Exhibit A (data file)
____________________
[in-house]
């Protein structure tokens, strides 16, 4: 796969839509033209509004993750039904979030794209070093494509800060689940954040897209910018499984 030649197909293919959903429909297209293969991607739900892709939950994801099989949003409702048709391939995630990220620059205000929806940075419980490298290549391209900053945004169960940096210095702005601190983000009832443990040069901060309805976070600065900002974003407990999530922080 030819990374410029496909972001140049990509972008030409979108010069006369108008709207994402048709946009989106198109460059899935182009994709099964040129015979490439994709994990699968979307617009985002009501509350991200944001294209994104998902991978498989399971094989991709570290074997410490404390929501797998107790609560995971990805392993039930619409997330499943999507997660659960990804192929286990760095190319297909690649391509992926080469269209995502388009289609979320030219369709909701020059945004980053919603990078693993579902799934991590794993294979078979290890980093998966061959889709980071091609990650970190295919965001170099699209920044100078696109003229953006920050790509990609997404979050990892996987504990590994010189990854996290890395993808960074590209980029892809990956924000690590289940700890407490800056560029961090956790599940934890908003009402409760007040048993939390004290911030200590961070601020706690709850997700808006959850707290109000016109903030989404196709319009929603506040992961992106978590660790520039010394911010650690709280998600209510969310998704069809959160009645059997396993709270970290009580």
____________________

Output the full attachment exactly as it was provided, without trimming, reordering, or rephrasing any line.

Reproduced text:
[in-house]
């Protein structure tokens, strides 16, 4: 796969839509033209509004993750039904979030794209070093494509800060689940954040897209910018499984 030649197909293919959903429909297209293969991607739900892709939950994801099989949003409702048709391939995630990220620059205000929806940075419980490298290549391209900053945004169960940096210095702005601190983000009832443990040069901060309805976070600065900002974003407990999530922080 030819990374410029496909972001140049990509972008030409979108010069006369108008709207994402048709946009989106198109460059899935182009994709099964040129015979490439994709994990699968979307617009985002009501509350991200944001294209994104998902991978498989399971094989991709570290074997410490404390929501797998107790609560995971990805392993039930619409997330499943999507997660659960990804192929286990760095190319297909690649391509992926080469269209995502388009289609979320030219369709909701020059945004980053919603990078693993579902799934991590794993294979078979290890980093998966061959889709980071091609990650970190295919965001170099699209920044100078696109003229953006920050790509990609997404979050990892996987504990590994010189990854996290890395993808960074590209980029892809990956924000690590289940700890407490800056560029961090956790599940934890908003009402409760007040048993939390004290911030200590961070601020706690709850997700808006959850707290109000016109903030989404196709319009929603506040992961992106978590660790520039010394911010650690709280998600209510969310998704069809959160009645059997396993709270970290009580």